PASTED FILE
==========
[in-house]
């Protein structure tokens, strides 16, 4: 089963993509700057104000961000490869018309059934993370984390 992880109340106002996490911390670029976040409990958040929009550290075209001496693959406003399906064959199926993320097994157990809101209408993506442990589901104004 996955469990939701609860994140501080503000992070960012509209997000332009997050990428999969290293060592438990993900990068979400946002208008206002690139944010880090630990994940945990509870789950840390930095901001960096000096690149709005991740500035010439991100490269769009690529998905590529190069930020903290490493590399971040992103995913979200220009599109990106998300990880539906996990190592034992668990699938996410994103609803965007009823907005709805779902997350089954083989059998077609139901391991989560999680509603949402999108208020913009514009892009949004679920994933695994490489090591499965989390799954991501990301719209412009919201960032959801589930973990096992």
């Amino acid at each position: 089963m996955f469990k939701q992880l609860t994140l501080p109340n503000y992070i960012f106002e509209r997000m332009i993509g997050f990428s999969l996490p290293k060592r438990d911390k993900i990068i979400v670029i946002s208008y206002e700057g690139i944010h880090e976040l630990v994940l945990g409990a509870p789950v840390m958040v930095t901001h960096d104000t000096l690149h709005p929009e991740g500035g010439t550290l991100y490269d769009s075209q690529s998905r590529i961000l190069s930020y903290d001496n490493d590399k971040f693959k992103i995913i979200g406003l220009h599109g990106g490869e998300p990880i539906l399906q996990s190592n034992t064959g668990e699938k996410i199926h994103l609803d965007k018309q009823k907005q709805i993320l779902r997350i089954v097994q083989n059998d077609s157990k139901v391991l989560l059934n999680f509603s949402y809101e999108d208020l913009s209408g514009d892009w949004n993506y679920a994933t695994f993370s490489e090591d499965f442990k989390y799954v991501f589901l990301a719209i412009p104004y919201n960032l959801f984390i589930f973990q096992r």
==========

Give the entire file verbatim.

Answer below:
[in-house]
């Protein structure tokens, strides 16, 4: 089963993509700057104000961000490869018309059934993370984390 992880109340106002996490911390670029976040409990958040929009550290075209001496693959406003399906064959199926993320097994157990809101209408993506442990589901104004 996955469990939701609860994140501080503000992070960012509209997000332009997050990428999969290293060592438990993900990068979400946002208008206002690139944010880090630990994940945990509870789950840390930095901001960096000096690149709005991740500035010439991100490269769009690529998905590529190069930020903290490493590399971040992103995913979200220009599109990106998300990880539906996990190592034992668990699938996410994103609803965007009823907005709805779902997350089954083989059998077609139901391991989560999680509603949402999108208020913009514009892009949004679920994933695994490489090591499965989390799954991501990301719209412009919201960032959801589930973990096992």
């Amino acid at each position: 089963m996955f469990k939701q992880l609860t994140l501080p109340n503000y992070i960012f106002e509209r997000m332009i993509g997050f990428s999969l996490p290293k060592r438990d911390k993900i990068i979400v670029i946002s208008y206002e700057g690139i944010h880090e976040l630990v994940l945990g409990a509870p789950v840390m958040v930095t901001h960096d104000t000096l690149h709005p929009e991740g500035g010439t550290l991100y490269d769009s075209q690529s998905r590529i961000l190069s930020y903290d001496n490493d590399k971040f693959k992103i995913i979200g406003l220009h599109g990106g490869e998300p990880i539906l399906q996990s190592n034992t064959g668990e699938k996410i199926h994103l609803d965007k018309q009823k907005q709805i993320l779902r997350i089954v097994q083989n059998d077609s157990k139901v391991l989560l059934n999680f509603s949402y809101e999108d208020l913009s209408g514009d892009w949004n993506y679920a994933t695994f993370s490489e090591d499965f442990k989390y799954v991501f589901l990301a719209i412009p104004y919201n960032l959801f984390i589930f973990q096992r």